I've tried to raise them to just be you, be independent. And if you are an amazing person, you will attract amazing people regardless as to what color they are. If you're a deadbeat, or if you are, whatever, then you will attract those types of people regardless of the color of their skin. That's just the way life goes and yes, sometimes you will be judged. But that shouldn't define you. It should not define who you are and who you want to become.
Because either way, I mean, I hate to sound like a commercial or whatever. But we live in the greatest country in the whole entire world, where you can become anything you want to be. Skin color is not a determinant. At least in my mind, I think that's the way that I was raised.
What do you think needs to change here in Bloomington-Normal?
I've always been the type of person that tries to look for the positive instead of the negative. I think I live a pretty good life. I'm college-educated. I have a wonderful marriage. I have two really great kids. My husband and I run three businesses in Bloomington-Normal. And I think we live in a great community. There are things out there, obviously, that could be better. I do believe that. But I don't think that some of the ways that people are going about some of these things aren't the most positive way to make change. Does that make sense? I don't agree with the rioting. I don't agree with it. I think that positive change comes from positive, you know, people getting together and doing positive things rather than negative.
Your husband has been in law enforcement for 24 years. What’s on that side of these things?
There's always two sides to every story. I can say that defunding the police is the most ridiculous thing I've ever heard. Policeman and law enforcement families ... those men and those families, they put on their bulletproof vest to go to work every day. Their families say goodbye to them every day, hoping at least, this is what I thought every day when I would kiss my husband and he would take off in his squad cars, there could be a possibility that he won't come home. It takes a special kind of person. Not everybody can be a police officer. There's a reason why, as soon as you know, as soon as a policeman or somebody in law enforcement retires, they're dead within five years of retiring, most of them. There's a reason why the divorce rate in law enforcement families is ridiculously high. More so than any other profession.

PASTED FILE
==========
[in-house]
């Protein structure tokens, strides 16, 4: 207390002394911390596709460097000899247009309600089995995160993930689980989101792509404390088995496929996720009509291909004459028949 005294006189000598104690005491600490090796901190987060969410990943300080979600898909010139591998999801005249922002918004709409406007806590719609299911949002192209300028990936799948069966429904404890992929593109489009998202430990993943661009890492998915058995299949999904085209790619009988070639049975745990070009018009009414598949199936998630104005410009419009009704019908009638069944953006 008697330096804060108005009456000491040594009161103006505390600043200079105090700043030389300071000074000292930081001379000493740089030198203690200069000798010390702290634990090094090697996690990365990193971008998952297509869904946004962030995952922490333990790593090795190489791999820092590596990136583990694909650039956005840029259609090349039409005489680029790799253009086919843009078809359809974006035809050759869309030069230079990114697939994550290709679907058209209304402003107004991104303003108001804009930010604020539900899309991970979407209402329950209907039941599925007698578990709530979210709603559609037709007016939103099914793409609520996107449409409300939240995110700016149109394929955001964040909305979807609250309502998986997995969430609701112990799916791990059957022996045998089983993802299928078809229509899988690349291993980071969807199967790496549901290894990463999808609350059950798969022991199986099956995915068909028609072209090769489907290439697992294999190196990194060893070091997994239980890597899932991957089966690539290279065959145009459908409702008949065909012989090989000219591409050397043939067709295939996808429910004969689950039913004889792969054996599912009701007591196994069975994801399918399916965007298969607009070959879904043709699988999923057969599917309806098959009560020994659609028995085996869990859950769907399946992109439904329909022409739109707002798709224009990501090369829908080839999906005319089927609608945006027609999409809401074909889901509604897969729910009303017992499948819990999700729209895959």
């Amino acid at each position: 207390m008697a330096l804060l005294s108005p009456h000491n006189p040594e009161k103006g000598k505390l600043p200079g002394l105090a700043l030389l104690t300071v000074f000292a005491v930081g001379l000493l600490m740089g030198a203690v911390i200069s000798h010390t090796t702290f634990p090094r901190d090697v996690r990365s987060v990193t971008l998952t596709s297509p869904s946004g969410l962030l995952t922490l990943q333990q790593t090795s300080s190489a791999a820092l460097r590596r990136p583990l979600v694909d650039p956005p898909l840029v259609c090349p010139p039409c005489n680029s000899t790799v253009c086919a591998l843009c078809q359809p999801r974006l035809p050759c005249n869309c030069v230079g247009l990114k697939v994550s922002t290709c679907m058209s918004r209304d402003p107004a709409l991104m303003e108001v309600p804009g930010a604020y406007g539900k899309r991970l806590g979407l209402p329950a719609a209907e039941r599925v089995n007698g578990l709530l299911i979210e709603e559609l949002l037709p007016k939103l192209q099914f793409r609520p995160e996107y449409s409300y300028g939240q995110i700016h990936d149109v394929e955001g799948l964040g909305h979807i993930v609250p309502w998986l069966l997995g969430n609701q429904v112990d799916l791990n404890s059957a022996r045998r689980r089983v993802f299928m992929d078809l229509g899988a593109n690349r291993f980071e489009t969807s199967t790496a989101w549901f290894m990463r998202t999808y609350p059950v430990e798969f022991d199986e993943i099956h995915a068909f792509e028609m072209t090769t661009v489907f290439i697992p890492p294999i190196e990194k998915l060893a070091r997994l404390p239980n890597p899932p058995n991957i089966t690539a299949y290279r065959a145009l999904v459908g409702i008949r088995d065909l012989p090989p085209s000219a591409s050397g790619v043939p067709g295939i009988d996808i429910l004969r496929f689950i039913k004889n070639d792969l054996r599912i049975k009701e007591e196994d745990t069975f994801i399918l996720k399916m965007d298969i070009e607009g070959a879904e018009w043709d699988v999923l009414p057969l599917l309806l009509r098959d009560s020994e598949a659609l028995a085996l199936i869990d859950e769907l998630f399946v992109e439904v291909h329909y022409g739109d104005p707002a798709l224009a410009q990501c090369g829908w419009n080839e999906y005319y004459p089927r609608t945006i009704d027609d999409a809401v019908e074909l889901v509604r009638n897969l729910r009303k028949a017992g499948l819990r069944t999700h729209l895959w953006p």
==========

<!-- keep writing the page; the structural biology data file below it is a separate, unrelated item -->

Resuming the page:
When you hear people chant “defund the police”, how do you feel?
It makes me very sick. It makes me sick to my stomach and it makes me very angry, because I know the things that my family went through when he was in law enforcement, and I know the things that he went through. He's been spit on. He's been called a racist, which that's funny, by the way. He's been called names. He's been, you know, pig noises. Not to mention the fact that every time he steps out of a squad car, he's in danger. I mean, how does a person live like that? He retired in 2012. I am so glad that he is no longer in law enforcement. Because I see some of our friends, their husbands are still police officers. Still in the profession. I see the things that they're going through and I thank God everyday that I don't have to have that feeling anymore.
He would come home from work every day. He had a ritual. He would come home every day, he would pull up in the driveway. He would call out on his radio, he would unlock the door. He would get out, he would come into the house. He would sit down on the edge of the bed. And the first thing he would do, the very first thing he would do was sigh. That's pretty powerful. He would sigh every single day. Then the boots would come off. The vest would come off and everything else. But the very first thing he would do was sigh, whether it was a day where he would arrest someone or whether it was a day that he did traffic all day. Didn't matter. But it was the sigh. It was that release every single day. But then every day, every morning, seven o'clock, he would go right back to it. Because that's what he was born to do. He was born to be in law enforcement.